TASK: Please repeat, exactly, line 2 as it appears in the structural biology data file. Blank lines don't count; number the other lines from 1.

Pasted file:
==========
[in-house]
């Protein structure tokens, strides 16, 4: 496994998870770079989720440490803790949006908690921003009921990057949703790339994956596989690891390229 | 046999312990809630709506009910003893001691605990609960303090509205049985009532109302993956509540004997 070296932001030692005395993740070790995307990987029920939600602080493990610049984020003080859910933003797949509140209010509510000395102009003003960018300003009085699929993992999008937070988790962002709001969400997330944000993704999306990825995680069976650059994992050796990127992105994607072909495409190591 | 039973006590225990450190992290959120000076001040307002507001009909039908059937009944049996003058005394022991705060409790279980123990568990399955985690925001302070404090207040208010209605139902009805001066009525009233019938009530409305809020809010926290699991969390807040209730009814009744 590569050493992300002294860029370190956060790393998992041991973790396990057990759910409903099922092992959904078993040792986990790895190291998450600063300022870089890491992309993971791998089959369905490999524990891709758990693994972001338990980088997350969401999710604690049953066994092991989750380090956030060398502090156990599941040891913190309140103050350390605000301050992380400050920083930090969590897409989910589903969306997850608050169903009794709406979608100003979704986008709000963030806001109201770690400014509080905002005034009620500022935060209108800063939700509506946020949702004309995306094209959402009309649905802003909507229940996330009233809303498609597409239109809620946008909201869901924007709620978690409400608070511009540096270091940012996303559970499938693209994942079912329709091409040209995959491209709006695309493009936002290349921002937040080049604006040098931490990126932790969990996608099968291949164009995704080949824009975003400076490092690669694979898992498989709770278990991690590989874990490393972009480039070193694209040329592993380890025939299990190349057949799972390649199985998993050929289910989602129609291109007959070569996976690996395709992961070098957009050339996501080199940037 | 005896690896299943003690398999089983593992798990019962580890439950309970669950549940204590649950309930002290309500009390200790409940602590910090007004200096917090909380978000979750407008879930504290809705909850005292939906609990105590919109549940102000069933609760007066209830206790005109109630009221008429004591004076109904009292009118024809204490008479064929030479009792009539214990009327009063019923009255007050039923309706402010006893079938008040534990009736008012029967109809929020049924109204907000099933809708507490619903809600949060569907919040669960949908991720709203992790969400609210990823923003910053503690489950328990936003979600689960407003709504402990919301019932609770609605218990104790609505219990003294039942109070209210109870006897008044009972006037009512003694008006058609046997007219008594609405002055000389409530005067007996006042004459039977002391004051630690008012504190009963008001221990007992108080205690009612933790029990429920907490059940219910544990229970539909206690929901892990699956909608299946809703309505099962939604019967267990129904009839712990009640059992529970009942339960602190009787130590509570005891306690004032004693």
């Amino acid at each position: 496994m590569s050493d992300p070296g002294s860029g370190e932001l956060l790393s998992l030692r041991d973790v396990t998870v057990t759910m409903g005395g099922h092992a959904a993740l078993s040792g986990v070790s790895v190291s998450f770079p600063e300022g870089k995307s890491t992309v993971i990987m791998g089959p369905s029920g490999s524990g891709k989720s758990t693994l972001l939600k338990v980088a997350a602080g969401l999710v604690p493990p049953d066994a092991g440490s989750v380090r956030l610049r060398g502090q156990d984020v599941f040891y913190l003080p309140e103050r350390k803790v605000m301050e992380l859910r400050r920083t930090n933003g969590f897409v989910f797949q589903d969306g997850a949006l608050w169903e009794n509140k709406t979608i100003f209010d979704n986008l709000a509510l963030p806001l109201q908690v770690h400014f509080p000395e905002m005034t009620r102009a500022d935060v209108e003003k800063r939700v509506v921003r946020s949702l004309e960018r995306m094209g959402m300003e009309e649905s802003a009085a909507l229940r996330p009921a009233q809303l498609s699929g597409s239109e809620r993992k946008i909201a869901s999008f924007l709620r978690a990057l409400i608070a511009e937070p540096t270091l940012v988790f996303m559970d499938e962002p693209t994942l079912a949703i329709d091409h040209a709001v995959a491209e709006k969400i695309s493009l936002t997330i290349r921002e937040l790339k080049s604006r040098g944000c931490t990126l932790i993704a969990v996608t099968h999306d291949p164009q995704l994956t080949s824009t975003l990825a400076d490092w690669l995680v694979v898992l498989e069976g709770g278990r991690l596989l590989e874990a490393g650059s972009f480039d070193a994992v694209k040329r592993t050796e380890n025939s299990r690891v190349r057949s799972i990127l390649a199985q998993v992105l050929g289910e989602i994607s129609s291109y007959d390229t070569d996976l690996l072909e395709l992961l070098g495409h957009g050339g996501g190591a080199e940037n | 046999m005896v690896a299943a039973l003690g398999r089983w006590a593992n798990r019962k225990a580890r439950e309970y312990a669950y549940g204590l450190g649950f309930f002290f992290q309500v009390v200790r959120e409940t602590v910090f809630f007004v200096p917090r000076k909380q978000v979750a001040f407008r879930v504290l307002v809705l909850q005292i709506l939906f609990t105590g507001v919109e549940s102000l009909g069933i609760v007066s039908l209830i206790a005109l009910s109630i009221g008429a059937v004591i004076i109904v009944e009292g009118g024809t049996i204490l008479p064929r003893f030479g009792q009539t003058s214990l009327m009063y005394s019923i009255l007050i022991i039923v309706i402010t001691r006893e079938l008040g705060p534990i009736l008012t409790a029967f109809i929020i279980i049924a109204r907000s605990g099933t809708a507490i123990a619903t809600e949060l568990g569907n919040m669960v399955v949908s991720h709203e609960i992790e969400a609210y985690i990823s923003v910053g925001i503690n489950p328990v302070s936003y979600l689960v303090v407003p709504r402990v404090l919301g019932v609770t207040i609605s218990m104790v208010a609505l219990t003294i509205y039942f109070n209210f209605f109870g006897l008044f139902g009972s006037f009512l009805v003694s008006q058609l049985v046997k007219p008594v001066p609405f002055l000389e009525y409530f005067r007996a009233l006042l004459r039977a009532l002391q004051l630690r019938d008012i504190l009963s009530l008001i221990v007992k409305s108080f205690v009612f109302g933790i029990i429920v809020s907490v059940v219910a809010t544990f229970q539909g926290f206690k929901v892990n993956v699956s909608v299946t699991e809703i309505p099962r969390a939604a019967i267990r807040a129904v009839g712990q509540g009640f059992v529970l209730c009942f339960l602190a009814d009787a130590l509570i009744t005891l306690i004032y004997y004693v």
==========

């Protein structure tokens, strides 16, 4: 496994998870770079989720440490803790949006908690921003009921990057949703790339994956596989690891390229 | 046999312990809630709506009910003893001691605990609960303090509205049985009532109302993956509540004997 070296932001030692005395993740070790995307990987029920939600602080493990610049984020003080859910933003797949509140209010509510000395102009003003960018300003009085699929993992999008937070988790962002709001969400997330944000993704999306990825995680069976650059994992050796990127992105994607072909495409190591 | 039973006590225990450190992290959120000076001040307002507001009909039908059937009944049996003058005394022991705060409790279980123990568990399955985690925001302070404090207040208010209605139902009805001066009525009233019938009530409305809020809010926290699991969390807040209730009814009744 590569050493992300002294860029370190956060790393998992041991973790396990057990759910409903099922092992959904078993040792986990790895190291998450600063300022870089890491992309993971791998089959369905490999524990891709758990693994972001338990980088997350969401999710604690049953066994092991989750380090956030060398502090156990599941040891913190309140103050350390605000301050992380400050920083930090969590897409989910589903969306997850608050169903009794709406979608100003979704986008709000963030806001109201770690400014509080905002005034009620500022935060209108800063939700509506946020949702004309995306094209959402009309649905802003909507229940996330009233809303498609597409239109809620946008909201869901924007709620978690409400608070511009540096270091940012996303559970499938693209994942079912329709091409040209995959491209709006695309493009936002290349921002937040080049604006040098931490990126932790969990996608099968291949164009995704080949824009975003400076490092690669694979898992498989709770278990991690590989874990490393972009480039070193694209040329592993380890025939299990190349057949799972390649199985998993050929289910989602129609291109007959070569996976690996395709992961070098957009050339996501080199940037 | 005896690896299943003690398999089983593992798990019962580890439950309970669950549940204590649950309930002290309500009390200790409940602590910090007004200096917090909380978000979750407008879930504290809705909850005292939906609990105590919109549940102000069933609760007066209830206790005109109630009221008429004591004076109904009292009118024809204490008479064929030479009792009539214990009327009063019923009255007050039923309706402010006893079938008040534990009736008012029967109809929020049924109204907000099933809708507490619903809600949060569907919040669960949908991720709203992790969400609210990823923003910053503690489950328990936003979600689960407003709504402990919301019932609770609605218990104790609505219990003294039942109070209210109870006897008044009972006037009512003694008006058609046997007219008594609405002055000389409530005067007996006042004459039977002391004051630690008012504190009963008001221990007992108080205690009612933790029990429920907490059940219910544990229970539909206690929901892990699956909608299946809703309505099962939604019967267990129904009839712990009640059992529970009942339960602190009787130590509570005891306690004032004693």